10) Aly Cissokho (Lyon)
The left-back is a target for Arsenal and Liverpool and would command a fee of around £10million.
This seems ridiculous for a defender that has been criticised for his performances in the last year, and was told by teammate Hugo Lloris: "You do not respect this shirt. It has been sh*t on and flushed down the toilet."
Still, they've got rid of Paul Konchesky, so the only way is up.
9) Shaun Wright-Phillips (Manchester City)
It seems likely that SWP will be leaving Manchester City for the second time this summer. But whilst last time it was for the bright lights of the capital, this time it will be most likely be to Bolton or Wigan. Quite a fall.
But why would either of the clubs take him on? The fee may be only £4.5million but Wright-Phillips would surely become the highest earner at the club. The winger will turn 30 this season, played 202 minutes in the Premier League last season and you have to go back six years to find a season when he scored more than five league goals. Don't buy on past reputation, people.
8) Giuseppe Rossi (Villarreal)
Now it's clear that Rossi has improved greatly over the last few years. Let's face it, he had to improve - this is the kid who scored one league goal in three seasons in England.
His performances at Villarreal have been impressive, but does that really mean he should be linked with Barcelona and Juventus? And for around £30million? I'm unconvinced.
7) Cameron Jerome (Birmingham)
It makes me question my very football existence. Birmingham agree to sell Roger Johnson for £7million to one of their rivals, and then at a similar time turn down an offer of £5million for Jerome. Is he not just the poor man's Emile Heskey?
A return of three goals in 34 Premier League games last season doesn't necessarily appease my sheer confusion.
6) Adel Taarabt (QPR)
It seems as though Paris St Germain have forgotten that there is a reasonable-sized gap between the Premier League and the Championship. And this difference is most apparent in the time luxury midfielders receive on the ball.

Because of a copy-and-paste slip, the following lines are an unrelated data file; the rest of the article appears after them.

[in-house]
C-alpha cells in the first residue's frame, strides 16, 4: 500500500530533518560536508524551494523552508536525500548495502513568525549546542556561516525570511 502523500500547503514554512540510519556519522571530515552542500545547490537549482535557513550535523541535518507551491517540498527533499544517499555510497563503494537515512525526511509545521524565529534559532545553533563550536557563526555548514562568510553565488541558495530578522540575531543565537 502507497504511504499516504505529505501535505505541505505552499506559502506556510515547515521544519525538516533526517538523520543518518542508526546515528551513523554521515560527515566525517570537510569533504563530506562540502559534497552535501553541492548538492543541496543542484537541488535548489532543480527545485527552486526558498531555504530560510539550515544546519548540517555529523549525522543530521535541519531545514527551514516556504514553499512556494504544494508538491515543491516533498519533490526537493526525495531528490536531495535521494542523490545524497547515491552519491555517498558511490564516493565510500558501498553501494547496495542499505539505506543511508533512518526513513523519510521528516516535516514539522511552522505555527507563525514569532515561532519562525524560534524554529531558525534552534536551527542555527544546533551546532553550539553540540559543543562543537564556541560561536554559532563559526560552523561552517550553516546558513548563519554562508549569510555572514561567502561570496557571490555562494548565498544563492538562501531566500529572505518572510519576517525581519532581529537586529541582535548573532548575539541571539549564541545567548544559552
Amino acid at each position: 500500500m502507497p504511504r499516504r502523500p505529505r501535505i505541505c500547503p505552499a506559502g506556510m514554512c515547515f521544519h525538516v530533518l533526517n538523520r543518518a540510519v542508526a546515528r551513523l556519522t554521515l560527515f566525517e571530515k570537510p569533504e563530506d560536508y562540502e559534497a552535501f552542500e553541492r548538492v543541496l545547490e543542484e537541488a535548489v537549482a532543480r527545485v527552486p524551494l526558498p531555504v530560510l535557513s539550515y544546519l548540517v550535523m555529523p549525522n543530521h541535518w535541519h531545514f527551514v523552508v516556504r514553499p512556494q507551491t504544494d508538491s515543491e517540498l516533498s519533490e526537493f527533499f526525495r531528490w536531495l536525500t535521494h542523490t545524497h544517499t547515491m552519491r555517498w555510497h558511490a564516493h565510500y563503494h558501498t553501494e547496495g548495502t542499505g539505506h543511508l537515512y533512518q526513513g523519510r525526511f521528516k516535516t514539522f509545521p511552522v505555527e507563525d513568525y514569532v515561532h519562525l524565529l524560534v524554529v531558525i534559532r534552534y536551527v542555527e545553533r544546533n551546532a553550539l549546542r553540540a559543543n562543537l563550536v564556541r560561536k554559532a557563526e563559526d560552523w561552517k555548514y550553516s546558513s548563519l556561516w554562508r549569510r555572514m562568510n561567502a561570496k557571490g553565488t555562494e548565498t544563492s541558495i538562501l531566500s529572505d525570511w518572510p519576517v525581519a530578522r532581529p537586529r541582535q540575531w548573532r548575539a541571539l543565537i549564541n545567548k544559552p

Taarabt looked classy in the Championship, this much is apparent. But his temper tantrums when substituted hinted at a dark side to his character. And £13.5million is an awful lot for a player that Tottenham allowed to leave after nine games in the Premier League.
5) Samir Nasri (Arsenal)
Don't get me wrong, Nasri has talent and he played well for four months last season (tin hat suitably adorned). But with both City and United in the running, is a price of £20-odd million not ridiculously high for a player who is out of contract next summer?
Wenger might want to keep his man, but selling at that inflated price seems preferable to letting a 24-year-old run down his contract.
4) Scott Dann (Birmingham)
Dann has been a great success for Birmingham since his move from Coventry for £3.5million. But you're a Championship club that has just been relegated and Dann has not played for six months after surgery on his hamstring.
And Stoke have offered in the region of £13million. And that offer has been rejected. And the football world has gone genuinely mad.
3) Javier Pastore (Palermo)
Maurizio Zamparini is something of a hero in F365 parts, with his mental soundbites causing something of a titter. So when he declared that starlet Pastore would only leave the club for £50million, most of us turned a blind eye.
But it seems that someone might actually pay somewhere near that price. And with the player seemingly wanting to stay in Italy, Juventus could be the unfortunates. So that's £40million-plus for an attacking midfielder with 14 goals in 68 league games, four assists last season and only nine caps (no goals) for his country. Great.
2) Alexis Sanchez (Udinese)
In any other summer at any other time, Sanchezwatch would be the dullest transfer saga of the summer. As it is, it takes its place as a potential winner of the Ridiculous Overpayment of the Year award. Sanchez is quick and is mighty enjoyable to watch, but the £40million mark has only been passed five times in football history.
Six assists from a winger in a season in which his side scored 65 league goals? I'm not saying it definitely won't work but I'm definitely saying I'm sceptical.
1) Gary Cahill (Bolton)
It's like musical chairs with English centre-backs. Over the last few years Joleon Lescott, Chris Smalling, Phil Jones and Cahill have all been chased by clubs prepared to pay top whack.
Smalling and Jones are young enough to be moulded by United, and City just needed a centre-back. But Cahill has only made three appearances for England and at £17million looks an unbelievable gamble. A reasonably consistent performer he certainly is, but a top-four centre-back at top-four prices? Hmmm...